It should be noted that this year’s S&ED and CPE have become a “relief valve” and “propeller” for China-US relations. The rather intense vibe around the South China Sea and cyber security issues started to cool down before the dialogues and exchanges. Daniel R. Russel, U.S. Assistant Secretary of State for East Asian and Pacific Affairs, recently said the U.S. supports resolving South China Sea dispute through diplomatic means, and the U.S. and China should cooperate on Cyber security.  S&ED and other high-level consultations are important mechanisms to improve the bilateral relations through a systematic framework, helping the two countries understand differences, build trust, expand cooperation and thus conducive to pragmatic discussion and cooperation between the two countries on bilateral and multilateral issues.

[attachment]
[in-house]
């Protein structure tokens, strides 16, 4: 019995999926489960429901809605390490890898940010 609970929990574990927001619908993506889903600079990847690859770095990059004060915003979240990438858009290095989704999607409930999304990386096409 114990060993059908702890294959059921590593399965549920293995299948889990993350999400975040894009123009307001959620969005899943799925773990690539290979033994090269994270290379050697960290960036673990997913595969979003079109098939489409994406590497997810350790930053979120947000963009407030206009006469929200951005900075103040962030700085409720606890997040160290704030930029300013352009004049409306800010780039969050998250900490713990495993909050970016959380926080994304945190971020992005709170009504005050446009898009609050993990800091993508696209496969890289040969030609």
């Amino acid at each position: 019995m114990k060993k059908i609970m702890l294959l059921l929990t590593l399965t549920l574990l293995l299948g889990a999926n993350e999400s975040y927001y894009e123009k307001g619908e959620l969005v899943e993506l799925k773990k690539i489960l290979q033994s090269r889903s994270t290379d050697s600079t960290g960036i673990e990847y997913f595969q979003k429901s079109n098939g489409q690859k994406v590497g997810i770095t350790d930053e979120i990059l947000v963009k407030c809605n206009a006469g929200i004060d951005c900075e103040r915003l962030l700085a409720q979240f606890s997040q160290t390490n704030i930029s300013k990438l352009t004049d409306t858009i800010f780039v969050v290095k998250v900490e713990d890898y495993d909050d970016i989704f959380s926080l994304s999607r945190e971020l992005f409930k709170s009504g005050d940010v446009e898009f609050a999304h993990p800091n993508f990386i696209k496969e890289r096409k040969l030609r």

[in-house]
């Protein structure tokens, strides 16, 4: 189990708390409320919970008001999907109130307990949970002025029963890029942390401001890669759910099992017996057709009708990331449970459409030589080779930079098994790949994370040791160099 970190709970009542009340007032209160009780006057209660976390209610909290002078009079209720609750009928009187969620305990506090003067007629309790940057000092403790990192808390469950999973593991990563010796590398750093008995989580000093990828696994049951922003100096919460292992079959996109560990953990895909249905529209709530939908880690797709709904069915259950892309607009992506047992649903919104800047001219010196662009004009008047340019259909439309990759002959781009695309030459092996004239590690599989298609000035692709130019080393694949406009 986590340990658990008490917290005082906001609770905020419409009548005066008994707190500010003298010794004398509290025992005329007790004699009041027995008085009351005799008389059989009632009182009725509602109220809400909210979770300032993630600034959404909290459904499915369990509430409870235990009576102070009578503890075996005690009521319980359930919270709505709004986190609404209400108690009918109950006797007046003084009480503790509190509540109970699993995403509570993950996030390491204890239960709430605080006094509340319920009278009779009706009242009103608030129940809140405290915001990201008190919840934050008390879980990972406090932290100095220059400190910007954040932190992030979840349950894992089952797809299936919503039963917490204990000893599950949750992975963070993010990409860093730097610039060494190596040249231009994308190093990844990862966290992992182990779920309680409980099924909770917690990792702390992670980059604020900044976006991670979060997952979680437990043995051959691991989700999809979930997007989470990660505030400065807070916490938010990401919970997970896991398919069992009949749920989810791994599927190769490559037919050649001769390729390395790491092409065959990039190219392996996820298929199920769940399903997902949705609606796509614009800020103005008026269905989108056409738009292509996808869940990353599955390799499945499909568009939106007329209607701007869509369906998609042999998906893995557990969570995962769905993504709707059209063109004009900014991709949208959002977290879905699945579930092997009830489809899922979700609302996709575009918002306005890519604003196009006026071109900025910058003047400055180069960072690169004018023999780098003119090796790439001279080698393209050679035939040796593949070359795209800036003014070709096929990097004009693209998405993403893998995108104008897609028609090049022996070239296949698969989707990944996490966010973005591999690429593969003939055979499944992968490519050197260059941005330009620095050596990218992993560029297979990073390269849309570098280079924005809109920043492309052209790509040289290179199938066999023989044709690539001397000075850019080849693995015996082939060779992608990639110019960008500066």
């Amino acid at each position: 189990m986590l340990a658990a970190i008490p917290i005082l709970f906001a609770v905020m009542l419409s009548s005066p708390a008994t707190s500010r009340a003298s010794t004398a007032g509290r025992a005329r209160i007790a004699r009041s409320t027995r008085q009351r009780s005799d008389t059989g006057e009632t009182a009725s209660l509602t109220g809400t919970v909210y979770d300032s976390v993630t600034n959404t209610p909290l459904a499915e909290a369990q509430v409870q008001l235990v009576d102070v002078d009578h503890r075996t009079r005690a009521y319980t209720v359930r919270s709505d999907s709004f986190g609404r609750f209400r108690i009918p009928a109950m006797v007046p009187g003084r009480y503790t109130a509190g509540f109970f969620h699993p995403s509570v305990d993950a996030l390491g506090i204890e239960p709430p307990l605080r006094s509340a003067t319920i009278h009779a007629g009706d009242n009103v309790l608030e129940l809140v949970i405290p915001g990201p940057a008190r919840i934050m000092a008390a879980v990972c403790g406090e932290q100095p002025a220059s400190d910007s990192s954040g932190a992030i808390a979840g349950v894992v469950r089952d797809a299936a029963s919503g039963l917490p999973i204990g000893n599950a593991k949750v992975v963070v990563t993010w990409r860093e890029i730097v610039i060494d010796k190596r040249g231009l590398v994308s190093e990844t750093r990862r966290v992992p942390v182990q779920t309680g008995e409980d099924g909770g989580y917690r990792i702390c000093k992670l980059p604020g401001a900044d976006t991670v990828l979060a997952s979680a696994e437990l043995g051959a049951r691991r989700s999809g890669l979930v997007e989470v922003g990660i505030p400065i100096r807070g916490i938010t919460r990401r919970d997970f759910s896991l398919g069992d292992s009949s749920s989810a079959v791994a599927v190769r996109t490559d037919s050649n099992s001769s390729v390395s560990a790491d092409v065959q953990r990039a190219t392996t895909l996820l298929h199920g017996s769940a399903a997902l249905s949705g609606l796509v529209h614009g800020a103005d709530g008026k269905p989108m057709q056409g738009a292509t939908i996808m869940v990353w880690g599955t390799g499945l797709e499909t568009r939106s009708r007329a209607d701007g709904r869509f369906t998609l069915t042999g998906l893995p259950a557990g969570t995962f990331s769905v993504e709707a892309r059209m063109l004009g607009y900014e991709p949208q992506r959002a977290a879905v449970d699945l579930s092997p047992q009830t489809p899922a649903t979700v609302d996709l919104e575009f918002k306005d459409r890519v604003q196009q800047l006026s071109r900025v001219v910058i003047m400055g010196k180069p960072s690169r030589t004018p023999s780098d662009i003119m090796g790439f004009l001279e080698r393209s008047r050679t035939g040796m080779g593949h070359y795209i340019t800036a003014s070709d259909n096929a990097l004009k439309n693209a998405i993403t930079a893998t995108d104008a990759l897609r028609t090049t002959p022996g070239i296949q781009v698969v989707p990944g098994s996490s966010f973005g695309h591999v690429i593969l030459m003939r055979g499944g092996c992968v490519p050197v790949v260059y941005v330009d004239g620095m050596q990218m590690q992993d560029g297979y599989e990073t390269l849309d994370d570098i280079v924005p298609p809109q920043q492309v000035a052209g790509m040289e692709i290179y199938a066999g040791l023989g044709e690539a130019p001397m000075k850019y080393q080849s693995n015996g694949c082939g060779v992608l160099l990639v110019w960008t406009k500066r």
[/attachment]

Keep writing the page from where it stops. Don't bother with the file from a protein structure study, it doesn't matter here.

Looking beyond the 2016 presidential election, no matter whether a Democrat or a Republican will be in power, U.S. polices towards China would not intrinsically change. However, the two countries should carefully manage and control conflicts and deepen cooperation. On one hand, China and U.S. should keep timely communication so as to dispel the doubts one side harbors of the other. The U.S. is having a hard time distinguishing “subvert” and “reform” and believing China intends to “subvert” international order. However, China advocates reform of the existing international order and system. This reform is not to tear everything apart and start all over again. The U.S. is also suspicious of China harboring the intention of “setting up a new kitchen” in Asia and driving the U.S. out of Asia. Instead, China is keeping an open mind and an inclusive attitude for the region. Therefore, it is necessary to strengthen communication and exchanges on AIIB, “one belt and one road” initiative and other issues so as to increase the level of mutual trust.